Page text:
From the monthly archives: "January 2018"
What's That Bug? does not endorse extermination

Subject:  bug identification
Geographic location of the bug:  winnipeg Manitoba Canada
Date: 01/29/2018
Time: 04:28 PM EDT
Your letter to the bugman:  please identify this bug I found crawling across a cement floor at work
How you want your letter signed:  bob

Masked Hunter

Hi Bob,
This is an immature Masked Hunter, a species of predatory Assassin Bug.  The exoskeleton of a newly molted immature Masked Hunter is sticky, and it attracts debris that helps to camouflage the insect, and helps explain the common name.  Masked Hunters might bite if carelessly handled, but they will also help to keep unwanted creatures from proliferating.

What's That Bug? does not endorse extermination

Subject:  What is this please?
Geographic location of the bug:  Perth Western Australia
Date: 01/08/2018
Time: 02:50 AM EDT
Your letter to the bugman:  Found in my carport.
How you want your letter signed:  Thank you in advance

Katydid

The closest visual match we could locate online of your female Katydid are the postings of the genus Pachysaga on Atlas of Living Australia.

What's That Bug? does not endorse extermination

Subject:  What am I and can i kill trees?
Geographic location of the bug:  Millican Tx
Date: 01/30/2018
Time: 10:01 AM EDT
Your letter to the bugman:  Hello, recently i hauled off a dead tree from my mothers house and while cutting it up for firewood, found this Larva stage looking fellow.. id like to know what kind of insect this is and is it capable of killing trees once it burrowed in or was it just looking for a spot to metamorphosis?
How you want your letter signed:  Thanks! Vivian Stanley

Beetle Grub: Cerambycidae or Buprestidae???

Dear Vivian,
This is a Beetle Grub, most likely from either the Longhorned Borer family Cerambycidae, or the Metallic Borer family Buprestidae.  A single grub will not kill a tree, but a serious infestation might compromise the health of a tree.  You did not indicate what type of tree it was since many Borer Beetles are very host specific.  Additionally, you did not indicate the size.  Immature Grubs can be difficult to identify with certainty, and we cannot see enough features, including the head, to help narrow down the possibilities.

Thanks so much for your speedy response, i truly appreciate it. The information you’ve provided will be most helpful indeed!!

What's That Bug? does not endorse extermination

Subject:  Orange big spider
Geographic location of the bug:  Rio Bonito, Rio de Janeiro, Brazil
Date: 01/06/2018
Time: 06:50 PM EDT
Your letter to the bugman:  Dear WTB,
I found the attached orange spider in the rainforests of Rio Bonito, in the state of Rio de Janeiro, Brazil. More precisely, in (-22.660427,-42.592756):
https://www.google.com/maps/place/2239’36.5S+4235’33.7W/@-22.660427,-42.592756,18z/data=!3m1!1e3
It was big, with the body length of about 4cm. I’m attaching 3 pictures.
Thanks!
How you want your letter signed:  Luis A. Florit

Orbweaver: Eriophora fuliginea

Dear Luis,
This is one beautiful Orbweaver in the family Araneidae, a group of harmless Spiders that build orb webs in which to snare prey. Interestingly, we were able to identify your individual as
Eriophora fuliginea thanks to the ventral view of this image on FlickR.  There is a matching dorsal view on Gallery Kunzweb and another ventral view on The Natural World.  This really is quite a beautiful spider.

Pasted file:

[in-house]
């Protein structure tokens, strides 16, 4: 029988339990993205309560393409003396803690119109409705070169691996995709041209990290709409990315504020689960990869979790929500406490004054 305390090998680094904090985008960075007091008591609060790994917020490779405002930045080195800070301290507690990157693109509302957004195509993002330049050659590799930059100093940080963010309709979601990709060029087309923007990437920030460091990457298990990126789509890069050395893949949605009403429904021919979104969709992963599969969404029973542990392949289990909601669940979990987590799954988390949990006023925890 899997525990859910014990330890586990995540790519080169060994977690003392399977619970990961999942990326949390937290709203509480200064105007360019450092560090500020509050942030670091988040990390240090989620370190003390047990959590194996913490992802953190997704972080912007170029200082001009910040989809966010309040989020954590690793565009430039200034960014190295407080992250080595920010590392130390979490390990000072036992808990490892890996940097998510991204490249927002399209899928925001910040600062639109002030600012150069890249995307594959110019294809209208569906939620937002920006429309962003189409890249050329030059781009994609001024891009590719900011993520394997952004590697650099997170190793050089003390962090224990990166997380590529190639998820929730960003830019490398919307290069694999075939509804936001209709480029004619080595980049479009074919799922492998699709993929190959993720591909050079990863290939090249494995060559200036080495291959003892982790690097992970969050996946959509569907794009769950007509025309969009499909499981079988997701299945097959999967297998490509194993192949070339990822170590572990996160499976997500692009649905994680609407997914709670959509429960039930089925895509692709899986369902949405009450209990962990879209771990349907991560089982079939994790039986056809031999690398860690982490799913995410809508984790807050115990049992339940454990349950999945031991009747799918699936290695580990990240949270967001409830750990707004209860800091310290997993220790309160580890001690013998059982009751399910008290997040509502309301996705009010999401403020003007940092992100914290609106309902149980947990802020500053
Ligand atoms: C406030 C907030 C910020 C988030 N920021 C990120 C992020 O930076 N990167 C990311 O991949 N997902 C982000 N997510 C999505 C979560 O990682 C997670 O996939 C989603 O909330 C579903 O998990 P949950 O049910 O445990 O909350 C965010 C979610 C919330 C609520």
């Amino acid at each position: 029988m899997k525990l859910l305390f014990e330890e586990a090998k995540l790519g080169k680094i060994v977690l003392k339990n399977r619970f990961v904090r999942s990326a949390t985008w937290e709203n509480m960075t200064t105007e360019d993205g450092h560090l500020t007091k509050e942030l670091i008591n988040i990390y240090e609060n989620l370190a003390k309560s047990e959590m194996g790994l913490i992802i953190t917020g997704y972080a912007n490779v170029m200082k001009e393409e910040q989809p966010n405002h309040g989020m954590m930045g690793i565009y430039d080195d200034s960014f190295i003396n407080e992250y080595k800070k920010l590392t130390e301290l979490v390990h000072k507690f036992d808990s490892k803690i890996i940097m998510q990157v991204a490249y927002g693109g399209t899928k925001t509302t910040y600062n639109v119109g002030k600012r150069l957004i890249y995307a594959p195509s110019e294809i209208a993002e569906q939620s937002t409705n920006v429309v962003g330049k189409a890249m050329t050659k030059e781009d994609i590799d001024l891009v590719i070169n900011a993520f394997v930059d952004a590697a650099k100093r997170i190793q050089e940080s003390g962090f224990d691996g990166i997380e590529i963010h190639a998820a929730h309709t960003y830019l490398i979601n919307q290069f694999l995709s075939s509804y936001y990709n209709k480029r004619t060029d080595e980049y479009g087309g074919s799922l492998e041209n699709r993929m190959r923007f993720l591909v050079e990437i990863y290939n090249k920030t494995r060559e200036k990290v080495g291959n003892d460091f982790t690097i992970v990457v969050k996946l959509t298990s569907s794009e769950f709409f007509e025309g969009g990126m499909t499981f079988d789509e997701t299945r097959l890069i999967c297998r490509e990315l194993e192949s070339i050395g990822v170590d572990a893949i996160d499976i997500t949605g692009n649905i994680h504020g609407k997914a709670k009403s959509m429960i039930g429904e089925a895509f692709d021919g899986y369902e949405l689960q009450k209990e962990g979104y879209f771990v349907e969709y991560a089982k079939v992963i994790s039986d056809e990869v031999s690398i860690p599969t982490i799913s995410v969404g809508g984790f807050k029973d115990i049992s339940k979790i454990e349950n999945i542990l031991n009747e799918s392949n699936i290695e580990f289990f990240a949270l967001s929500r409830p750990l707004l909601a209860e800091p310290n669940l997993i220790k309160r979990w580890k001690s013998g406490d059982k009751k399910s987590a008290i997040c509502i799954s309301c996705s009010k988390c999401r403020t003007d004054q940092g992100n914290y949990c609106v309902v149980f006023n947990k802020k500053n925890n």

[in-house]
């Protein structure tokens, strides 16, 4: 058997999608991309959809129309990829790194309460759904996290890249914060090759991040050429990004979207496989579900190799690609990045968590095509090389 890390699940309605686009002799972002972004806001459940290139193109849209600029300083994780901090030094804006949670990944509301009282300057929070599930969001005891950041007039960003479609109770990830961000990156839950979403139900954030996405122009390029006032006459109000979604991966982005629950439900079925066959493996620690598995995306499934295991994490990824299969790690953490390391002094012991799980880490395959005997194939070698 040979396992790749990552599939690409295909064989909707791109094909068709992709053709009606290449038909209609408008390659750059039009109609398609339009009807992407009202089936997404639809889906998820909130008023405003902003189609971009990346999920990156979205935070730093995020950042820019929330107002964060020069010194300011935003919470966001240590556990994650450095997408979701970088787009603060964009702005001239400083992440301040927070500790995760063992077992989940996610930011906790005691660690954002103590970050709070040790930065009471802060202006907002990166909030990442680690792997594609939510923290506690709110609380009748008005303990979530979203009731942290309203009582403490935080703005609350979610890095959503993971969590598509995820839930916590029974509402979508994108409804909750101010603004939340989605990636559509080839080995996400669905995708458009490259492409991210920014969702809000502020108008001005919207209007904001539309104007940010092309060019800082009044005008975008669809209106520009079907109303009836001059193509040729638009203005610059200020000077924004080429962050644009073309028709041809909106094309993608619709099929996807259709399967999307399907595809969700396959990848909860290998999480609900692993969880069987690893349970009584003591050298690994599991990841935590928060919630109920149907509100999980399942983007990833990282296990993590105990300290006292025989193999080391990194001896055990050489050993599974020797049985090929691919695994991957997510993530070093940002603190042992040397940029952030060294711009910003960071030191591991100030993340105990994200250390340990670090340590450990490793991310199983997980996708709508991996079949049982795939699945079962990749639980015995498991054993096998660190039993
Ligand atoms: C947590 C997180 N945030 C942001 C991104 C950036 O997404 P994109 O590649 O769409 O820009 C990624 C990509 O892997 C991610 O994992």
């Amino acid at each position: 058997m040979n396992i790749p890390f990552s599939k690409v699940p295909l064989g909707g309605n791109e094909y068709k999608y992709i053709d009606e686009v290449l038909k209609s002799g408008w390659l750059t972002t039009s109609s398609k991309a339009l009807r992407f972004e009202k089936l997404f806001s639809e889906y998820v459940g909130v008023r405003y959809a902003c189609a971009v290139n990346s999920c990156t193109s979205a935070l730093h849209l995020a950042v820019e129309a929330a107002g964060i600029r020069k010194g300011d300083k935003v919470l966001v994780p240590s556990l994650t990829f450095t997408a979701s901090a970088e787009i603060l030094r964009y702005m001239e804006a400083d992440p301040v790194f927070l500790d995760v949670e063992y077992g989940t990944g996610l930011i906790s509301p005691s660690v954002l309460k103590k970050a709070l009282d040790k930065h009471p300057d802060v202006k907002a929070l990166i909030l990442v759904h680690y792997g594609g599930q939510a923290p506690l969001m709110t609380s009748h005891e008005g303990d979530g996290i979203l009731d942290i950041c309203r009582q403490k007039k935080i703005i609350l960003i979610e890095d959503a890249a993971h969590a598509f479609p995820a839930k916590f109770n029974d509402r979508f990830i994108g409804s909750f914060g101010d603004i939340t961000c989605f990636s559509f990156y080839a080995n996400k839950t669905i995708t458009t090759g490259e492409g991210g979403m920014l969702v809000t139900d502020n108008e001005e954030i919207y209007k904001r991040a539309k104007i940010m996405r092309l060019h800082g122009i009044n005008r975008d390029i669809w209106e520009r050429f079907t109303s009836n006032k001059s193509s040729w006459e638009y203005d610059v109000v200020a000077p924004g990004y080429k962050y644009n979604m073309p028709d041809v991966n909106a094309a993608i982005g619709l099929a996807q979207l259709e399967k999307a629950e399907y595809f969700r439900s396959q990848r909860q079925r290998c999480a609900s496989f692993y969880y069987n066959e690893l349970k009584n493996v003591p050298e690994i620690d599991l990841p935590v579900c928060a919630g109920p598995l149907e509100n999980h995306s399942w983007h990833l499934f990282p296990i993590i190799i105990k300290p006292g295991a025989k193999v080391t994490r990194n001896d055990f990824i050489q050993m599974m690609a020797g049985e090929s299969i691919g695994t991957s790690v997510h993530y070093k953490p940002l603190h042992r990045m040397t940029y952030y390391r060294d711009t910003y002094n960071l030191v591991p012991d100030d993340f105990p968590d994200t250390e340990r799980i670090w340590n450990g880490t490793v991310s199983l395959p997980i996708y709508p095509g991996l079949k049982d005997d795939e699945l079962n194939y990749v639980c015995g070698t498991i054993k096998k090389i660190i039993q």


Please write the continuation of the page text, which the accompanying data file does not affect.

Orbweaver: Eriophora fuliginea

Dear Daniel,
Indeed, it was quite beautiful, I spent a long time shooting it because the light was bad. By the orange color I thought it wasn’t harmless, so I didn’t approach.
Thanks a lot for the identification! Your site and the whole idea is amazing.
Cheers!
L.

Orbweaver: Eriophora fuliginea

What's That Bug? does not endorse extermination

Subject:  Horsefly or Drone?
Geographic location of the bug:  Chile central
Date: 01/06/2018
Time: 06:14 AM EDT
Your letter to the bugman:  This little fellow was spotted on a tree. Ive never seen this kind before in this region, we have gray horse flies and Scapia Lata in the south.  Seeing it from distance it looked like a queen bee or drone (because of the size), a “bumblebee male” someone suggested, but I believe is a smartly bee-colored horsefly. Can you identify the bug ?
How you want your letter signed:  Mr.

Robber Fly

Dear Mr.,
This is one impressive looking female, predatory Robber Fly in the family Asilidae.  We were unable to locate any Chilean individuals that resemble your submission, but it does remind us of the North American Bee Killers.  Large Robber Flies like this one often take large winged prey, including wasps and bees, on the wing.

Thank you very much!!! Your identification has been confirmed by a local entomologist, this specimen corresponds to Obelophorus landbecki species, apparently a stealthy hunter from the arid Chilean central zone.

Thanks so much for writing back with a species identification.  We did locate an image on the Pierre.Comte.Over blog as well as an image on Insectos de Chile, and in both instances they are images of mounted specimens.  We could not find any images online of living specimens, which makes the posting of your contribution to our site unique.

What's That Bug? does not endorse extermination

Subject:  Bug ID
Geographic location of the bug:  The Gambia
Date: 01/11/2018
Time: 08:44 AM EDT
Your letter to the bugman:  Hi
I have long wondered what this is, taken in the Gambia in 2008. Not sure if its a bug or a strange moth. I would be grateful if you could help ID it
Thanks
How you want your letter signed:  Richard Heath

Lanternfly

Dear Richard,
This free-living Hemipteran in the family Fulgoridae is commonly called a Lanternfly.  There is a similar looking Lanternfly from Gambia posted to FlickR.

What's That Bug? does not endorse extermination